Significant positive relationships existed between FV and AV across ages as well as between FVIA/FV and FVIA/AV and between DI and OA score across and within most ages. Such relationships also existed within these variables across most ages. Negative relationships of DI and OA scores with FVIA/FV and FVIA/AV within and among all ages were significant. Sixteen-week AVs, FVs, and FVIAs were greater and FV/AVs and OA scores were less than 32- and 104-week values. The 32-week FVIA/FV was less than 16- and 104-week values, and the 32-week FVIA/AV was less than the 104-week value. The FVIA/FV and FVIA/AV were lower and the DI was higher with higher OA scores within and among most ages.
Structural volumes in lax canine hip joints changed predictably relative to each other during growth, despite degenerative changes. Measures developed in this study may augment current diagnosis and treatment strategies for hip dysplasia in dogs.
American Journal of Veterinary Research 03/2011; 72(3):376-83. DOI:10.2460/ajvr.72.3.376 · 1.34 Impact Factor
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ABSTRACT: OBJECTIVE: To determine the value of 2 diagnostic methods: (1) the reduction angle (RA) using the Ortolani maneuver and (2) the dorsal acetabular slope (DAS) from the dorsal acetabular rim (DAR) radiographic projection, to predict osteoarthritis (OA) in dogs with hip dysplasia. STUDY DESIGN: Prospective study. SAMPLE POPULATION: Dogs (n = 73). METHODS: Hip-extended ventrodorsal (VD) radiographic projections, RA, and DAS were evaluated when dogs were 6, 12, and 24 months of age. VD projections were qualitatively scored for OA. RA was determined using the Ortolani maneuver in dorsal recumbency and DAS using the DAR projection. Distraction index (DI) measurements from the compression-distraction radiographic projections (PennHIP method) were also performed at 6 months of age. Statistical analyses were used to establish the range of values of normal and abnormal RA and DAS, to document the temporal variation in RA and DAS, to compare the ability of the different methods to predict coxofemoral OA, to determine the influence of pure passive laxity and of the DAS on the occurrence of an Ortolani sign and on the magnitude of the RA, to establish the relationship between the DAS and subsequent development of passive laxity and coxofemoral OA, and to evaluate the influence of the DAS and RA on the occurrence of coxofemoral OA with severe, moderate, and minimal coxofemoral passive joint laxity, respectively. RESULTS: VD, RA, DAS, and DI methods of coxofemoral joint evaluation correlated significantly with the status of the coxofemoral joints at 2 years of age. The risk of occurrence of coxofemoral OA increased, as the RA, DAS, or DI increased. There was a significant positive linear relationship between RA and DI (P = .015, r(2) = 0.32), RA and DAS (P = .0078, r(2) = 0.38), and DAS and DI (P = .015, r(2) = 0.33). A negative Ortolani sign was at all times significantly predictive of absence of coxofemoral OA at 2 years of age. DAS best predicted coxofemoral OA for DI ≥ 0.7, whereas RA best predicted coxofemoral OA for 0.3 < DI < 0.7; however, RA proved to be the best overall predictor of coxofemoral OA. CONCLUSION: RA measured at 6 months of age in dorsal recumbency was the best predictor of coxofemoral OA at 2 years of age.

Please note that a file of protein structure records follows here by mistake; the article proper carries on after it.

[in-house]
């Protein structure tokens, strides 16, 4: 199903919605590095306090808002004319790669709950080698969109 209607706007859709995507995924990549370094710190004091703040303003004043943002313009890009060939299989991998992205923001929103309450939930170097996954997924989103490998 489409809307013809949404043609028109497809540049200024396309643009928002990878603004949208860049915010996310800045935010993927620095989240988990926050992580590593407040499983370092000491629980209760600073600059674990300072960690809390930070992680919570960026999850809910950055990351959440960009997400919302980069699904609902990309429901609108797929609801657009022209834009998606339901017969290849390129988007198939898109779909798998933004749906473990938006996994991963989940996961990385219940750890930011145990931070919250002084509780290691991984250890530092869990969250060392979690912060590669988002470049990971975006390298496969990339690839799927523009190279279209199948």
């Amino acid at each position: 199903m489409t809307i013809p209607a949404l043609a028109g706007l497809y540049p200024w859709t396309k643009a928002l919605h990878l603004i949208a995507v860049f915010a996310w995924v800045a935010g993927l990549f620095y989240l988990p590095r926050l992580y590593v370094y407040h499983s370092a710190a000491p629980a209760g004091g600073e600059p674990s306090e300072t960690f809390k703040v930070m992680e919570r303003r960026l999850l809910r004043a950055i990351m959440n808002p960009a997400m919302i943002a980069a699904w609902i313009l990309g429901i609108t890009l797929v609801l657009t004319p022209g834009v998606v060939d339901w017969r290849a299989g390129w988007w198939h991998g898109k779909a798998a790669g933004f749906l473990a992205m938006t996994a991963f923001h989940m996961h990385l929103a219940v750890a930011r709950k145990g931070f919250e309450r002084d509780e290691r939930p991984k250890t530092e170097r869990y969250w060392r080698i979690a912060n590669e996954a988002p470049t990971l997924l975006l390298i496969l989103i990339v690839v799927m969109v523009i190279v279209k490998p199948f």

Veterinary Surgery 12/2011; 41(1). DOI:10.1111/j.1532-950X.2011.00926.x · 1.04 Impact Factor